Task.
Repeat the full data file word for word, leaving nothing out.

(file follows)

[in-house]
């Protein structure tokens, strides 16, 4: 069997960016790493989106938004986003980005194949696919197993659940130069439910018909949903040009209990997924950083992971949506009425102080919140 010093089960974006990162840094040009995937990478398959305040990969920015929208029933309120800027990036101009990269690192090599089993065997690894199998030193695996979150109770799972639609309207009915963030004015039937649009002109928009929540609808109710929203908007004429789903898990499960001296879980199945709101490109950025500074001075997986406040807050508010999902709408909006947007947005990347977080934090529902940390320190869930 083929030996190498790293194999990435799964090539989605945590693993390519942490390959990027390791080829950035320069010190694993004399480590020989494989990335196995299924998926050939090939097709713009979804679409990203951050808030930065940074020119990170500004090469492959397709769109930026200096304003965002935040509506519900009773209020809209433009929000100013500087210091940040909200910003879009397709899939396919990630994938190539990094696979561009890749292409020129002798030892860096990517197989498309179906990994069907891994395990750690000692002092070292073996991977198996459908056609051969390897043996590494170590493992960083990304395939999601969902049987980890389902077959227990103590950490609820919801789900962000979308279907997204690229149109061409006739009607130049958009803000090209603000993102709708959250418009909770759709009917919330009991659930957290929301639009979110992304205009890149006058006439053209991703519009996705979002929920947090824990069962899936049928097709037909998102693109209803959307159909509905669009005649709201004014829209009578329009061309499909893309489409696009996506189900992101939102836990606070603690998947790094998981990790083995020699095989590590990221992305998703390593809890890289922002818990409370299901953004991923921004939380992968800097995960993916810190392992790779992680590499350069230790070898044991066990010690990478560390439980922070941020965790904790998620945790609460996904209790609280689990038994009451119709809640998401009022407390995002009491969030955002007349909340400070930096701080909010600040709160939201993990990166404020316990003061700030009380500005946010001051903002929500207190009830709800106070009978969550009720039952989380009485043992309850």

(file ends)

[in-house]
């Protein structure tokens, strides 16, 4: 069997960016790493989106938004986003980005194949696919197993659940130069439910018909949903040009209990997924950083992971949506009425102080919140 010093089960974006990162840094040009995937990478398959305040990969920015929208029933309120800027990036101009990269690192090599089993065997690894199998030193695996979150109770799972639609309207009915963030004015039937649009002109928009929540609808109710929203908007004429789903898990499960001296879980199945709101490109950025500074001075997986406040807050508010999902709408909006947007947005990347977080934090529902940390320190869930 083929030996190498790293194999990435799964090539989605945590693993390519942490390959990027390791080829950035320069010190694993004399480590020989494989990335196995299924998926050939090939097709713009979804679409990203951050808030930065940074020119990170500004090469492959397709769109930026200096304003965002935040509506519900009773209020809209433009929000100013500087210091940040909200910003879009397709899939396919990630994938190539990094696979561009890749292409020129002798030892860096990517197989498309179906990994069907891994395990750690000692002092070292073996991977198996459908056609051969390897043996590494170590493992960083990304395939999601969902049987980890389902077959227990103590950490609820919801789900962000979308279907997204690229149109061409006739009607130049958009803000090209603000993102709708959250418009909770759709009917919330009991659930957290929301639009979110992304205009890149006058006439053209991703519009996705979002929920947090824990069962899936049928097709037909998102693109209803959307159909509905669009005649709201004014829209009578329009061309499909893309489409696009996506189900992101939102836990606070603690998947790094998981990790083995020699095989590590990221992305998703390593809890890289922002818990409370299901953004991923921004939380992968800097995960993916810190392992790779992680590499350069230790070898044991066990010690990478560390439980922070941020965790904790998620945790609460996904209790609280689990038994009451119709809640998401009022407390995002009491969030955002007349909340400070930096701080909010600040709160939201993990990166404020316990003061700030009380500005946010001051903002929500207190009830709800106070009978969550009720039952989380009485043992309850």